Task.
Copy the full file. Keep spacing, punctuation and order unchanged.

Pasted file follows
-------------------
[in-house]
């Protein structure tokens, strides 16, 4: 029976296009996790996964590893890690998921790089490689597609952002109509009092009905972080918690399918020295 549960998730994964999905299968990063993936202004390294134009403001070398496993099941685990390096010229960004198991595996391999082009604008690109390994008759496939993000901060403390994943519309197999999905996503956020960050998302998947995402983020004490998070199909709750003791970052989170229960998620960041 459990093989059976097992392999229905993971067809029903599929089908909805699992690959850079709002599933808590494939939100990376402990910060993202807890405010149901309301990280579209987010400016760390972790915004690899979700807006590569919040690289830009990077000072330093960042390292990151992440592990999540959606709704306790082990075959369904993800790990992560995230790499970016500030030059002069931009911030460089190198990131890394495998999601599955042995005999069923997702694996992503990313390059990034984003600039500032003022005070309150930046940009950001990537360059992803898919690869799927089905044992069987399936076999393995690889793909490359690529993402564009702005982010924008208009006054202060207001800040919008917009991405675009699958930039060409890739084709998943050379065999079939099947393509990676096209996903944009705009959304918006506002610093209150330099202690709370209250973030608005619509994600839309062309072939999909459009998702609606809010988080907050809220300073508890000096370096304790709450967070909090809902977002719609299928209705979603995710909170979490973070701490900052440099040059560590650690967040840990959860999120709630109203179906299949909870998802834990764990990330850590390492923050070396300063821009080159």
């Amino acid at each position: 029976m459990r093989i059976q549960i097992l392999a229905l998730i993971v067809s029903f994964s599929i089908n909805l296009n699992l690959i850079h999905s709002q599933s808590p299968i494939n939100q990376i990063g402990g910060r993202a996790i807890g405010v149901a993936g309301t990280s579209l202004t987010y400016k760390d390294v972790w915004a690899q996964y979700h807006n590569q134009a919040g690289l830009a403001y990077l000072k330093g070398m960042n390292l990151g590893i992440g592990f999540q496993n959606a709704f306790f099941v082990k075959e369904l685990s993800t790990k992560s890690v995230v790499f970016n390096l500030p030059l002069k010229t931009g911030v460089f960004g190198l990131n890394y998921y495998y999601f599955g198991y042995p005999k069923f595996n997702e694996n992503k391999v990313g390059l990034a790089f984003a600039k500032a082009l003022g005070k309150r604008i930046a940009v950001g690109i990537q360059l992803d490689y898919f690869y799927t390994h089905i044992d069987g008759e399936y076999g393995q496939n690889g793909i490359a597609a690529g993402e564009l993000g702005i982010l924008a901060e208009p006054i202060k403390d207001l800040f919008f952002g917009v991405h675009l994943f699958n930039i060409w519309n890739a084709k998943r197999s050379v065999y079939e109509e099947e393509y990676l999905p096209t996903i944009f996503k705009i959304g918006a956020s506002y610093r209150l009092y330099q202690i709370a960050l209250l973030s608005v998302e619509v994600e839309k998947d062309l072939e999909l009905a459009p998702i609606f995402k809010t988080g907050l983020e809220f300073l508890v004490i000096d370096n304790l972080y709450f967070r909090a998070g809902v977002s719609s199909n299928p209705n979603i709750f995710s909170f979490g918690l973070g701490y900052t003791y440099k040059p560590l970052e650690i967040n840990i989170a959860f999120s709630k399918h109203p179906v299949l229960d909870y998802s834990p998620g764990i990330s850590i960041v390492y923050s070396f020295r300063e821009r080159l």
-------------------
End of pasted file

[in-house]
């Protein structure tokens, strides 16, 4: 029976296009996790996964590893890690998921790089490689597609952002109509009092009905972080918690399918020295 549960998730994964999905299968990063993936202004390294134009403001070398496993099941685990390096010229960004198991595996391999082009604008690109390994008759496939993000901060403390994943519309197999999905996503956020960050998302998947995402983020004490998070199909709750003791970052989170229960998620960041 459990093989059976097992392999229905993971067809029903599929089908909805699992690959850079709002599933808590494939939100990376402990910060993202807890405010149901309301990280579209987010400016760390972790915004690899979700807006590569919040690289830009990077000072330093960042390292990151992440592990999540959606709704306790082990075959369904993800790990992560995230790499970016500030030059002069931009911030460089190198990131890394495998999601599955042995005999069923997702694996992503990313390059990034984003600039500032003022005070309150930046940009950001990537360059992803898919690869799927089905044992069987399936076999393995690889793909490359690529993402564009702005982010924008208009006054202060207001800040919008917009991405675009699958930039060409890739084709998943050379065999079939099947393509990676096209996903944009705009959304918006506002610093209150330099202690709370209250973030608005619509994600839309062309072939999909459009998702609606809010988080907050809220300073508890000096370096304790709450967070909090809902977002719609299928209705979603995710909170979490973070701490900052440099040059560590650690967040840990959860999120709630109203179906299949909870998802834990764990990330850590390492923050070396300063821009080159």
């Amino acid at each position: 029976m459990r093989i059976q549960i097992l392999a229905l998730i993971v067809s029903f994964s599929i089908n909805l296009n699992l690959i850079h999905s709002q599933s808590p299968i494939n939100q990376i990063g402990g910060r993202a996790i807890g405010v149901a993936g309301t990280s579209l202004t987010y400016k760390d390294v972790w915004a690899q996964y979700h807006n590569q134009a919040g690289l830009a403001y990077l000072k330093g070398m960042n390292l990151g590893i992440g592990f999540q496993n959606a709704f306790f099941v082990k075959e369904l685990s993800t790990k992560s890690v995230v790499f970016n390096l500030p030059l002069k010229t931009g911030v460089f960004g190198l990131n890394y998921y495998y999601f599955g198991y042995p005999k069923f595996n997702e694996n992503k391999v990313g390059l990034a790089f984003a600039k500032a082009l003022g005070k309150r604008i930046a940009v950001g690109i990537q360059l992803d490689y898919f690869y799927t390994h089905i044992d069987g008759e399936y076999g393995q496939n690889g793909i490359a597609a690529g993402e564009l993000g702005i982010l924008a901060e208009p006054i202060k403390d207001l800040f919008f952002g917009v991405h675009l994943f699958n930039i060409w519309n890739a084709k998943r197999s050379v065999y079939e109509e099947e393509y990676l999905p096209t996903i944009f996503k705009i959304g918006a956020s506002y610093r209150l009092y330099q202690i709370a960050l209250l973030s608005v998302e619509v994600e839309k998947d062309l072939e999909l009905a459009p998702i609606f995402k809010t988080g907050l983020e809220f300073l508890v004490i000096d370096n304790l972080y709450f967070r909090a998070g809902v977002s719609s199909n299928p209705n979603i709750f995710s909170f979490g918690l973070g701490y900052t003791y440099k040059p560590l970052e650690i967040n840990i989170a959860f999120s709630k399918h109203p179906v299949l229960d909870y998802s834990p998620g764990i990330s850590i960041v390492y923050s070396f020295r300063e821009r080159l």